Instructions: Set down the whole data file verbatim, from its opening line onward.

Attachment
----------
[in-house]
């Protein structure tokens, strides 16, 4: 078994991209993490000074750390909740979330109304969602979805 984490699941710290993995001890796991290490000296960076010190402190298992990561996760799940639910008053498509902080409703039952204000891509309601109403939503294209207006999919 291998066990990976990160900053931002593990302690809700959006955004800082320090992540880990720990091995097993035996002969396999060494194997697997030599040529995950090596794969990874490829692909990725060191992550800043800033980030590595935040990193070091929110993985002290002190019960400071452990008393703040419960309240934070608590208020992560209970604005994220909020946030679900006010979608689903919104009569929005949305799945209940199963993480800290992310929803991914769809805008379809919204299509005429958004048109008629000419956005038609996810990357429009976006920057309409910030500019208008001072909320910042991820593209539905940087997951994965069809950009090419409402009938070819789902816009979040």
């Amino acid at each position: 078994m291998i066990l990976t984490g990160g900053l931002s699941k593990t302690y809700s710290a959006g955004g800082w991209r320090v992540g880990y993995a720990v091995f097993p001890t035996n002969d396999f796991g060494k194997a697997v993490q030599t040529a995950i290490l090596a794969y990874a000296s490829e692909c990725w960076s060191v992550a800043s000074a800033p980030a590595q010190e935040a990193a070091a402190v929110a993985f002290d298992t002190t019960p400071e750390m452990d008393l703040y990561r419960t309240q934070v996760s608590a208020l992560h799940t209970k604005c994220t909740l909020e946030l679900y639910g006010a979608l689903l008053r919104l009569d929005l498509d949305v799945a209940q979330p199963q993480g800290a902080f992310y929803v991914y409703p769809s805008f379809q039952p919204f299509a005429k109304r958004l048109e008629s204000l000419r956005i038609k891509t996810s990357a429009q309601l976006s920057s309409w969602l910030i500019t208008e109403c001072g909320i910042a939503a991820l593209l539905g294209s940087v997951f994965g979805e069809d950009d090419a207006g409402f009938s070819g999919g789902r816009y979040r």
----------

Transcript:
[in-house]
């Protein structure tokens, strides 16, 4: 078994991209993490000074750390909740979330109304969602979805 984490699941710290993995001890796991290490000296960076010190402190298992990561996760799940639910008053498509902080409703039952204000891509309601109403939503294209207006999919 291998066990990976990160900053931002593990302690809700959006955004800082320090992540880990720990091995097993035996002969396999060494194997697997030599040529995950090596794969990874490829692909990725060191992550800043800033980030590595935040990193070091929110993985002290002190019960400071452990008393703040419960309240934070608590208020992560209970604005994220909020946030679900006010979608689903919104009569929005949305799945209940199963993480800290992310929803991914769809805008379809919204299509005429958004048109008629000419956005038609996810990357429009976006920057309409910030500019208008001072909320910042991820593209539905940087997951994965069809950009090419409402009938070819789902816009979040």
């Amino acid at each position: 078994m291998i066990l990976t984490g990160g900053l931002s699941k593990t302690y809700s710290a959006g955004g800082w991209r320090v992540g880990y993995a720990v091995f097993p001890t035996n002969d396999f796991g060494k194997a697997v993490q030599t040529a995950i290490l090596a794969y990874a000296s490829e692909c990725w960076s060191v992550a800043s000074a800033p980030a590595q010190e935040a990193a070091a402190v929110a993985f002290d298992t002190t019960p400071e750390m452990d008393l703040y990561r419960t309240q934070v996760s608590a208020l992560h799940t209970k604005c994220t909740l909020e946030l679900y639910g006010a979608l689903l008053r919104l009569d929005l498509d949305v799945a209940q979330p199963q993480g800290a902080f992310y929803v991914y409703p769809s805008f379809q039952p919204f299509a005429k109304r958004l048109e008629s204000l000419r956005i038609k891509t996810s990357a429009q309601l976006s920057s309409w969602l910030i500019t208008e109403c001072g909320i910042a939503a991820l593209l539905g294209s940087v997951f994965g979805e069809d950009d090419a207006g409402f009938s070819g999919g789902r816009y979040r």